Us Londoners were greeted this morning with a bitterly cold, spiteful wet snow that didn’t even have the good grace to settle and give us a day off work. But thankfully John Tierney’s paintings whisked me away from the grizzly February morning to the sun-kissed streets of Los Angeles. Until recently John was a criminology professor but since retiring he has dedicated his time to his paintings, going from the darkest recesses of human behaviour to the searingly bright boulevards of LA and the surreal moonscapes of the Joshua Tree National Park.
There are obvious nods to Edward Hopper and David Hockney in his work, but also a kind of wide-eyed wonder British artists often bring to quintessentially American scenes, an idealised aesthetic forged in the movies, books and films through which we first engage with our cousins across the pond.
John’s first UK solo show takes place in March, organised by The Horsebox Gallery and The Osborne Studio Gallery.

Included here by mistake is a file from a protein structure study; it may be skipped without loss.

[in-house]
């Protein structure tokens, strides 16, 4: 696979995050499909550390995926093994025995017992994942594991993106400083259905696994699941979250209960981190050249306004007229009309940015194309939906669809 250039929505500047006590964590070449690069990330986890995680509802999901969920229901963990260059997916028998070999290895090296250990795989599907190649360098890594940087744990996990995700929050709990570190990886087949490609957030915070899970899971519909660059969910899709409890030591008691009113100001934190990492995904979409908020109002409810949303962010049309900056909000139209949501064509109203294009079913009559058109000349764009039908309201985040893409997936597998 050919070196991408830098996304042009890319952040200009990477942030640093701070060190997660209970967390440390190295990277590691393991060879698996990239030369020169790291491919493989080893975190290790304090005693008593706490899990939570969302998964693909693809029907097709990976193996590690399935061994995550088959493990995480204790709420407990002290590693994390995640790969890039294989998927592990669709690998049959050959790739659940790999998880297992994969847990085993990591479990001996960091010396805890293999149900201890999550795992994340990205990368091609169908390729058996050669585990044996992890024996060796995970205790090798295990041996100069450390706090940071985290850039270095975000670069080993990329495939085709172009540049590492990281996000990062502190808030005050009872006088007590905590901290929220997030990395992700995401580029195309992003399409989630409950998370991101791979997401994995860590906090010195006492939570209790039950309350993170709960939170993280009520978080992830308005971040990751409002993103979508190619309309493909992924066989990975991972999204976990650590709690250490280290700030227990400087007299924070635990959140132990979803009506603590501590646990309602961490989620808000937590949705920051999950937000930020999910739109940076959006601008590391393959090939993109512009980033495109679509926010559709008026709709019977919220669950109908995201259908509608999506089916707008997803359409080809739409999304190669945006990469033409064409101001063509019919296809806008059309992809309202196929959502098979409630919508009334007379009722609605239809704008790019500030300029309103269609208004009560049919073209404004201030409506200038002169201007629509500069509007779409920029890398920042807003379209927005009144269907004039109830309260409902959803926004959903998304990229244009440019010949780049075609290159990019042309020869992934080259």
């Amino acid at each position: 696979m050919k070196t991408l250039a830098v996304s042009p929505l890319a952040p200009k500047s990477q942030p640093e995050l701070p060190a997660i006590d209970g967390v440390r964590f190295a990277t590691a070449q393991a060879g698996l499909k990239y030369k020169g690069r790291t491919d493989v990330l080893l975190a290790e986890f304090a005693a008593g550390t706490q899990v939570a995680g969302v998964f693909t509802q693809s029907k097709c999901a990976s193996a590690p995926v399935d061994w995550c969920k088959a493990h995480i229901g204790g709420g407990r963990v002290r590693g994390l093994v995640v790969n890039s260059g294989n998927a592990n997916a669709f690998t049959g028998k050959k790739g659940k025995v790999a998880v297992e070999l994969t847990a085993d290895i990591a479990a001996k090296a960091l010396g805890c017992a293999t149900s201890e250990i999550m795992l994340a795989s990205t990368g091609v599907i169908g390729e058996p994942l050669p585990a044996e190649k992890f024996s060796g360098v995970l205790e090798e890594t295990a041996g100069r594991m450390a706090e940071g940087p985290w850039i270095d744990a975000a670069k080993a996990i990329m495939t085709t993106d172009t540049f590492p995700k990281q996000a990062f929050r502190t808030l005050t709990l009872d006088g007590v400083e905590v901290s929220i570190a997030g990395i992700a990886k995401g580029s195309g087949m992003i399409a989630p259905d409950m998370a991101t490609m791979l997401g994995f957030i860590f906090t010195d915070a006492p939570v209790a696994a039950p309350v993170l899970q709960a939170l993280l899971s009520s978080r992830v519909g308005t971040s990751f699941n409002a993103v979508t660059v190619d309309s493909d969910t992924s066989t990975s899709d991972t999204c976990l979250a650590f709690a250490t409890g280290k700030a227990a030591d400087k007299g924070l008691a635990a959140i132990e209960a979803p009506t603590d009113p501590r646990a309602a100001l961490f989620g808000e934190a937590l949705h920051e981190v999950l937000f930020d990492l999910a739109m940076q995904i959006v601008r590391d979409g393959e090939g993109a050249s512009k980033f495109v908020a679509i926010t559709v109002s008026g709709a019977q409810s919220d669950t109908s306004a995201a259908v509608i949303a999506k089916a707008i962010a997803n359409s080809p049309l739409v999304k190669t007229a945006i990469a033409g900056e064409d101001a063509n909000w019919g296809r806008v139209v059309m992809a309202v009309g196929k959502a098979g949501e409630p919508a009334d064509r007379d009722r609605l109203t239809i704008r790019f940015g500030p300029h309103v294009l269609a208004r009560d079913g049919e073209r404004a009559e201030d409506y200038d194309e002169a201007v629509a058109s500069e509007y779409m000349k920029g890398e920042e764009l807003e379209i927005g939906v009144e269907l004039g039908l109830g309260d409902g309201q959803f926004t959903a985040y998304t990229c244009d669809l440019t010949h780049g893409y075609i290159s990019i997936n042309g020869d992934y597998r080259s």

- The wacky, zany and eccentric world of illustrator Egle Zvirblyte
- Maziyar Pahlevan’s monochrome portfolio is full of typographic experiments
- The cut glass assemblages of graphic-turned-3D designer Juli Bolaños-Durman
- Photographer Mico Toledo documents the defiant protestors of Standing Rock
- Kevin Umaña’s abstract paintings portray a musical symphony
- The delicately ornate, but very cheeky sculptures of Liv and Dom
- Wolff Olins and zigbee launch the “first open-source brand for the Internet of Things”
- Too Fast To Think: why switching off unlocks creativity
- Graphic Design Festival Paris reveals 19 sport-inspired posters by Hort, Julia, Spassky Fischer and more
- FKA twigs teams up with 17 year old photographer David Uzochukwu for new Nike campaign
- Special Projects on why, sometimes, design is best kept simple
- Brian Finke captures the glitz and glamour of the Ms. Senior America beauty pageant